Jeremy Gardiner discusses unpredictable US/China trade war tensions, “sugary growth” and its impact on South Africa and emerging markets.
Lindsay Williams: I received a piece of work a couple of days ago which started as follows; it says this: “Rising US interest rates were always going to lead to a rising US dollar and that combination was always going to rattle emerging markets, including South Africa. To a greater or lesser degree, these eventualities can be predicted and markets like predictability. What is more difficult to predict (the article goes on) and therefore currently exaggerating market fears, is the US President’s strategy in his trade war with China.”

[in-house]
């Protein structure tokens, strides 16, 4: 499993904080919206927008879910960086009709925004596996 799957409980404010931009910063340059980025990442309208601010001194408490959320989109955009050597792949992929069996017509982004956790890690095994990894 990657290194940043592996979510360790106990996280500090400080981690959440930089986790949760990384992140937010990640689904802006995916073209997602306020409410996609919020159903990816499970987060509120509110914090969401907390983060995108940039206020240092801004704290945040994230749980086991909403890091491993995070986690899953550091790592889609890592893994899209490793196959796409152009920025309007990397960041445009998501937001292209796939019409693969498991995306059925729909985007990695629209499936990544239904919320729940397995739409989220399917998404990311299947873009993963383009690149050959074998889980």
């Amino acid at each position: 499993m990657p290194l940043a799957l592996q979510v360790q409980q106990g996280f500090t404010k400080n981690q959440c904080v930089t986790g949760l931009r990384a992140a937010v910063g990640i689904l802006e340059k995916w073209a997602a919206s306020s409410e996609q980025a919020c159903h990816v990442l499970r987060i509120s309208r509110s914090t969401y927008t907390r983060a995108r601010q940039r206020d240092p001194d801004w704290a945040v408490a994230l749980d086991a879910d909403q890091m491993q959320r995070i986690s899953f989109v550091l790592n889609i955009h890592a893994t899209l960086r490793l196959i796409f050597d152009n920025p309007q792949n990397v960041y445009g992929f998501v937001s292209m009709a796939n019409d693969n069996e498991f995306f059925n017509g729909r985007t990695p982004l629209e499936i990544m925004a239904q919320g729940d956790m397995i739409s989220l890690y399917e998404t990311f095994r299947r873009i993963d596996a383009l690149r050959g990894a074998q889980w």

On the telephone now is the author of that piece. It is Marketing Director of Investec Asset Management in Cape Town and that is Jeremy Gardiner. Jeremy, this has the potential I think to get out of hand or it could be nipped in the bud and Mr Trump and President Xi both look good. What do you think?
Jeremy Gardiner: Completely and that I think is the most unpredictable thing of this, is the predictability of Trump. The reason that investors got a fright and ran away is because if this trade war goes right to the end, i.e. he puts his 25% or 30% tariff on every product that China sends to America, then you could see it leading to even a global recession and that is what turned a risk-on environment into a risk-off environment and they just ran away from emerging markets.